1. Fungal past quietly gone except as specimens. Changes in fungi over time and space can never be known, only inferred from specimens preserved in historical collections. As specimens are destroyed so is their past. The fungal specimens of Pennsylvania State University were slated for annihilation until they were moved and now kept safe from destruction in the world’s largest resource of knowledge about fungi, the U.S. National Fungus Collections. Now the specimens can be tested, for example, for changes in heavy metal content or reveal how and when a plant disease was moved around the globe. Only by knowing what fungi are present in the U.S. using these data can quarantine policy makers keep bad fungi out. In addition the world’s scientists are already requesting specimens on loan to discover past activities of these wood-rotter and plant-destroying fungi.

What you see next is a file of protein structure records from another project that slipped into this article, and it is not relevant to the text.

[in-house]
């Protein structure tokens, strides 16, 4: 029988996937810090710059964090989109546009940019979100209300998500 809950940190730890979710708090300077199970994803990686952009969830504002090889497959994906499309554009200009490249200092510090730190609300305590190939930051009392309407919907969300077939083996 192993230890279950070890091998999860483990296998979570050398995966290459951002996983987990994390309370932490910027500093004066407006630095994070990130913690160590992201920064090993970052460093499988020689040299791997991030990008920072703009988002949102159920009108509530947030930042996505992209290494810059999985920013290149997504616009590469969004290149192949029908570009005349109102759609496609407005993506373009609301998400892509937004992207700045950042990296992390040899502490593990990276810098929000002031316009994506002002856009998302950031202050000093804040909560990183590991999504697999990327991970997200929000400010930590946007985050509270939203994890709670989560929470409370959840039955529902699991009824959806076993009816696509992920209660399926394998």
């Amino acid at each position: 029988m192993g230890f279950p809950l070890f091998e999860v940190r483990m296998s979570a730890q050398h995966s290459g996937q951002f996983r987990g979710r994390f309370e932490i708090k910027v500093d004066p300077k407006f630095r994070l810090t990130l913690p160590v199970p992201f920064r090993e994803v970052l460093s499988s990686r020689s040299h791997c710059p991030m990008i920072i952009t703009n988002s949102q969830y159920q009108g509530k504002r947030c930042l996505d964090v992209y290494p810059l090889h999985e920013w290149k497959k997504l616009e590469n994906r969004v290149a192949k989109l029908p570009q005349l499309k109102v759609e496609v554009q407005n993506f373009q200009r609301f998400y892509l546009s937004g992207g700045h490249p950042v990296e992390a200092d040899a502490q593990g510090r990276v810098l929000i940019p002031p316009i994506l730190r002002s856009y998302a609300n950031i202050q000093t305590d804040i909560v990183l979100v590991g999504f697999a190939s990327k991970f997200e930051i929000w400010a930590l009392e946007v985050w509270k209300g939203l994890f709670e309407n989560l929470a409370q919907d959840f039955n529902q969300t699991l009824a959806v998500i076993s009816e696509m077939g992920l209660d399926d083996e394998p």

2. What’s in two names? Confusion! Everyone and everything has a name—that’s how we know what we are talking about. For all living organisms scientific names are used for communication with a genus equivalent to a last name, at least in western society. Like a last name a genus refers to individuals that have a lot in common. Likewise for fungi accurate names are essential for identifying a killer organism and controlling the disease it causes or keeping a bioterrorist fungus out of the country. Confusion in names of fungi has recently been reduced by using only one name instead of two. Just one name for species in a group of disease-causing fungi was proposed and accepted. As a result plant pathologists, plant quarantine officials, and scientists will know what they are talking about when referring to these plant-killing fungi.
Rossman, A.Y., Seifert, K., Samuels, G.J. 2013. Genera in the Bionectriaceae, Hypocreaceae, and Nectriaceae (Hypocreales) proposed for acceptance or rejection. IMA Fungus. 4(1):41-51.